Reuters has a travel guide to how to spend a weekend in Minneapolis and St. Paul. It's supposed to be an enjoyable weekend, I think, but that's not entirely clear. Beginning with a stop in the airport restrooms (no mention of Larry Craig) the travel guide recommends eating at generic chain restaurants, spending a Saturday… READ THE REST
I spent a four-day weekend there in the early 90s when I had a friend living there. I was utterly enthralled by the Mall of America. I went on the log ride and everything. It was like Blade Runner, except that everyone looks like barely-post-adolescent Rutger Hauer and Daryl Hannah.
You have to love anything that provides so much detail with so little information content: "If you want a beer, make sure you have ID as even 30-somethings are challenged."
This is great. I always told my wife when we travel we'd do something magical like visit all the area hospital gift shops.
Anyway, I have trouble in Minnesota because I have a super, super wide stance. For a dude and all.
The author's bio-bite is:
"I am a European sports correspondent/sub editor for Reuters mainly based in London. I previously worked in Milan and Paris"
For what possible reason would an organization of Reuters' nontrivial size and global reach choose that guy to write that article? They even have an office within spitting distance of the place. Even if that particular branch of the Thompson-Reuters empire doesn't handle journalism, are you telling me that they couldn't find a single underemployed English major who, say, lives or went to school in the area? Maybe the intern?
What an astoundingly bad write-up. In case the comments on the original article don't make it clear, MPLS/STP are actually absolute gems:
- One of the most robust local/sustainable agriculture networks in the nation, with the independent cooperative/natural grocery stores (more than SF and NYC combined), restaurants, and farm markets to support it.
- Did I say restaurants? Yeah, a lot of them. Several are arguably world class. But go ahead and eat at the chain sub shop.
- Healthy local music, theater, and arts scenes. Each city even has its own top-notch symphony program (when not on strike).
- Speaking of healthy, few cities enjoy this sort of reputation for biking and other forms of outdoor activity. Also, reasonable rents, living wage programs, and genuinely pleasant people. (Not just white people, either.)
- We have two zoos! Well, okay, the zoos are kinda weak. Never mind.
I've only lived here for eight years, and I've never thought of myself as a "booster," but I'll boost these cities to the death! Did he seriously say, "get a corndog"?!?
I'm guessing the author actually went there to write up some sporting event and spent a weekend doing exactly the things mentioned in the article because he just happened to stumble across them with no research while wandering about killing time. And then he decided to get another article out of all the random shit he did.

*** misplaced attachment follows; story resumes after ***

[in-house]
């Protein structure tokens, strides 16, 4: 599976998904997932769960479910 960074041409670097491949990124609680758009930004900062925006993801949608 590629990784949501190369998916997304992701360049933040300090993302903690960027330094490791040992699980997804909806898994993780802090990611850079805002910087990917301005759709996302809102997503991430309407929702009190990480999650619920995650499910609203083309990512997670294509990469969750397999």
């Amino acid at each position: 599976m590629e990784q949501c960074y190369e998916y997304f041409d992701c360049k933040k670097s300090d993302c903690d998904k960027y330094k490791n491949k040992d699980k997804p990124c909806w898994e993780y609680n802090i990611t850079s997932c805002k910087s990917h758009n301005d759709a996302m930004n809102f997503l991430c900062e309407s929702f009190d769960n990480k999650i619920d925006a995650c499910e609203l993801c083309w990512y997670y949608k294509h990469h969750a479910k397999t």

To be fair, the description of the sunset is ambiguous. He could very well be describing a situation where the setting sun is at his back, shining on the city which is visible to the East. It is a hilariously pointless article, though: "Here's some random shit I did while waiting to see a ball game." Uh, ok - thanks for that, I really needed to know all the minutiae of your unresearched weekend.
I thought this, too. It could just be a poorly constructed description. The stadium does play well with light, and the view of downtown MPLS is very nice. I don't care much about baseball, but it is quite pleasant to observe the sunset reflecting off of the skyline and the outfield. And yer corndog.
It's a beautiful skyline at night, too. I always loved driving home along 35W, where you go up a small hill and around a curve before it parallels 94 and you get a beautiful view of the nighttime skyline.
And for the Mall of America... I suppose you should go there once. And never go back.
I went to the Mall of America once because I worked for Northwest Airlines and could fly there for practically nothing. Yes, it has an amusement park in the mall, but otherwise the shops are the same ones you find in malls everywhere, only bigger. I was not impressed.
I think I've been there three times. Twice to go to a movie, because depending on where you live, it's a close-by movie theatre. So many other things to do while visitng. That stupid mall is waaaayyy at the bottom of the list.
Or his editor told him to get another article out of it. Probably after he got back.
Ugh! That's a pretty lame review. They do mention Red's Savoy in St. Paul however, still the best pizza in the Twin Cities.
Baseball has extra innings, not overtime. Baseball is one of the few main competitive team sports without a clock.
This is really aggravating. Home of the Guthrie, the Walker, and the Juicy Lucy, and this clown tells people to go to Potbelly and the goddamn Mall?! I mean, he at least mentioned the Orpheum, but this is just pathetic.
For reals, peeps... Visit the Twin Cities. You won't regret it.
My guess is the writer is overseas and thinks that because cricket games are called "matches" they also must apply to American baseball. I'd guess India, since a that's an up-and-coming content farm. Wherever the author is from she/he it's clear she/he* has never set foot in the Twin Cities.
*I can only assume this is a pseudonym.
Yeah "match" outed the writer as a commonwealth chap immediately. Funny that he warned about the length of a baseball game. Don't cricket matches potentially last days or something?
Minnesota is also famous for music with Prince and Bob Dylan among those born here.
Haha. Dylan was not born or even raised there. Seriously, is it this easy to get a writing gig?